The Complainant alleges that its founder created a social media account via Snapchat on which he shared videos and photos concerning events of the Ghent university and college life, which social media channel he named “Gentstudent”, referring to the Belgian student city Gent and the word “student”, which term “Gentstudent” as such does not exist in the Dutch language. This platform became rapidly popular, caught media attention and has currently over 214,000 followers. Since 2017, the Complainant’s founder started selling “Gentstudent” marked clothing online via the domain name <gentstudent.com>. According to the Complainant, since 2015, its founder and the Complainant were confronted with many fake accounts and counterfeiters who wanted to free ride on the success of the “Gentstudent” platform, for which reason the Complainant eventually applied for and registered the Trademark. The Complainant has been in email contact with the Respondent in or around July 2019 and has asked the Respondent to take the content of its website under the disputed domain name offline and to transfer the disputed domain name to the Complainant, which the Respondent refused to do.
According to the Complainant the disputed domain name is identical to the Trademark. The Complainant also argues that the Complainant has unregistered trademark rights related to the term “Gentstudent” because the Complainant had been continuously and intensively using the term “Gentstudent” as a trademark since 2015, as a result of which the term already was an identifying mark for the relevant public before the Trademark was registered.
The Complainant further alleges that the Respondent lacks rights or legitimate interests in the disputed domain name. The Respondent’s use of the term “Gentstudent” is clearly intended to misleadingly divert and confuse consumers and to take advantage of the notoriety of the Trademark, to which the Respondent is literally referring. The Complainant therefore contends that the Respondent is impersonating the Complainant and pretending to be the founder of the Complainant, and accordingly cannot have any rights or legitimate interests to use the disputed domain name. According to the Complainant, the likelihood of confusion is amplified as a result of the dating services offered by the Respondent as the student-like content on the Complainant’s platform is often also sexually related, which the Complainant claims is one of the reasons for its success, and the Respondent is clearly trying to take advantage of the reputation and popularity of the Trademark to sell and promote its “dating” services. The Complaint further observes that the Respondent lives in Leeuwarden, a city in the northern part of the Netherlands, over 340 km away from the city of Ghent, which the Complainant claims confirms that the Respondent has nothing to do with the student city of Ghent, and that the Respondent has no legitimate interest to use the Trademark.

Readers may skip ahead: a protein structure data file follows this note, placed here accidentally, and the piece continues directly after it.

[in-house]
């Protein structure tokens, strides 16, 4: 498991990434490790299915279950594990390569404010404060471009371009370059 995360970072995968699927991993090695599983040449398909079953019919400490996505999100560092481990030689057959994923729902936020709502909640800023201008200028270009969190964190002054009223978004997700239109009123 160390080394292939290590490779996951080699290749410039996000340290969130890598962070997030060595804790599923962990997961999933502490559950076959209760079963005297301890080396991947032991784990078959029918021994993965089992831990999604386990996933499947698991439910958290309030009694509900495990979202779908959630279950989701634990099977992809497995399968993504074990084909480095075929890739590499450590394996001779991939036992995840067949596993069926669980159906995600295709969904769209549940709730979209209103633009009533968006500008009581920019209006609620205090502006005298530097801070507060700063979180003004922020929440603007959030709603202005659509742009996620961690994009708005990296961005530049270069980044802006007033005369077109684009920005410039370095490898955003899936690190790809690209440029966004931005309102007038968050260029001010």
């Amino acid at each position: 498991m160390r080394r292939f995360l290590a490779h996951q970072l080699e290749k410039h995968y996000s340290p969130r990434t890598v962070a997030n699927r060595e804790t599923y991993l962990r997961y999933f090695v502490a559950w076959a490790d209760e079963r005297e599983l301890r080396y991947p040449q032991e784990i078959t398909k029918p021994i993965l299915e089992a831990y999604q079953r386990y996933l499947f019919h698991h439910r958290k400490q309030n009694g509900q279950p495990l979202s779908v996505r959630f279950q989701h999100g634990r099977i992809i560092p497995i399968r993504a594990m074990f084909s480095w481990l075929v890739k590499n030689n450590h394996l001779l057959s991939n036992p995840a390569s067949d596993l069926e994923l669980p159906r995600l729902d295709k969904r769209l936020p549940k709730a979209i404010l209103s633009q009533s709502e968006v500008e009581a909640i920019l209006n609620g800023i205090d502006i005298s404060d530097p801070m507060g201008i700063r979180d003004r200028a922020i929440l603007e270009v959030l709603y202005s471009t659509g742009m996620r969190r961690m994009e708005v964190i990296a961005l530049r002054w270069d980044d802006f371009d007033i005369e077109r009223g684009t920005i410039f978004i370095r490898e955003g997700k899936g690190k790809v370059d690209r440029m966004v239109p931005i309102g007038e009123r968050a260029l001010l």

Furthermore, the Complainant asserts that the Respondent’s former company was described online as “controversial”, and is apparently known for “bribery” and “dodgy practices”, so that the website under the disputed domain name could thus also have potentially dangerous consequences, as it is unclear and uncertain what the Respondent intends to do with the personal and sensitive data which he collects by operating his website under the disputed domain name.